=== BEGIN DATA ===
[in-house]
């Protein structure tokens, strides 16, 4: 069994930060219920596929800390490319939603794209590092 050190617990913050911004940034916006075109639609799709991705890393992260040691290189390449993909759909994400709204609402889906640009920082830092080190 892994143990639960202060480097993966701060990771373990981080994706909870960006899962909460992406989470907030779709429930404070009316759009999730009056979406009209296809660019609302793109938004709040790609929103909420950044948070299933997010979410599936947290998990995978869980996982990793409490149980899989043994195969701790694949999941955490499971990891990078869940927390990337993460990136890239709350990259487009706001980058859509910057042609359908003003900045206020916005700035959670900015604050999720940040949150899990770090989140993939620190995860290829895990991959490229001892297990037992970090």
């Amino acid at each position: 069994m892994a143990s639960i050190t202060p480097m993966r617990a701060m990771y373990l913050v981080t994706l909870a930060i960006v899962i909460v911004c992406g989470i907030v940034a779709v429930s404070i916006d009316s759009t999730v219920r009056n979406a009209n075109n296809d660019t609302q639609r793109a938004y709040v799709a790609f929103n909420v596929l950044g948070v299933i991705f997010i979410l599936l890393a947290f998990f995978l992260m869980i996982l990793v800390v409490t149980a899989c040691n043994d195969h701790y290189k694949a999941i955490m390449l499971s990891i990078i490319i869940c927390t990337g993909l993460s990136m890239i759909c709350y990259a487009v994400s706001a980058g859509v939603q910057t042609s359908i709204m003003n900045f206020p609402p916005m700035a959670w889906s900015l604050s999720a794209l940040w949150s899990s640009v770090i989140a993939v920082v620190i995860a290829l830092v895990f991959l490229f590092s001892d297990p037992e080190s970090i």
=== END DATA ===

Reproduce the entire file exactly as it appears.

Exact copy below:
[in-house]
């Protein structure tokens, strides 16, 4: 069994930060219920596929800390490319939603794209590092 050190617990913050911004940034916006075109639609799709991705890393992260040691290189390449993909759909994400709204609402889906640009920082830092080190 892994143990639960202060480097993966701060990771373990981080994706909870960006899962909460992406989470907030779709429930404070009316759009999730009056979406009209296809660019609302793109938004709040790609929103909420950044948070299933997010979410599936947290998990995978869980996982990793409490149980899989043994195969701790694949999941955490499971990891990078869940927390990337993460990136890239709350990259487009706001980058859509910057042609359908003003900045206020916005700035959670900015604050999720940040949150899990770090989140993939620190995860290829895990991959490229001892297990037992970090």
């Amino acid at each position: 069994m892994a143990s639960i050190t202060p480097m993966r617990a701060m990771y373990l913050v981080t994706l909870a930060i960006v899962i909460v911004c992406g989470i907030v940034a779709v429930s404070i916006d009316s759009t999730v219920r009056n979406a009209n075109n296809d660019t609302q639609r793109a938004y709040v799709a790609f929103n909420v596929l950044g948070v299933i991705f997010i979410l599936l890393a947290f998990f995978l992260m869980i996982l990793v800390v409490t149980a899989c040691n043994d195969h701790y290189k694949a999941i955490m390449l499971s990891i990078i490319i869940c927390t990337g993909l993460s990136m890239i759909c709350y990259a487009v994400s706001a980058g859509v939603q910057t042609s359908i709204m003003n900045f206020p609402p916005m700035a959670w889906s900015l604050s999720a794209l940040w949150s899990s640009v770090i989140a993939v920082v620190i995860a290829l830092v895990f991959l490229f590092s001892d297990p037992e080190s970090i």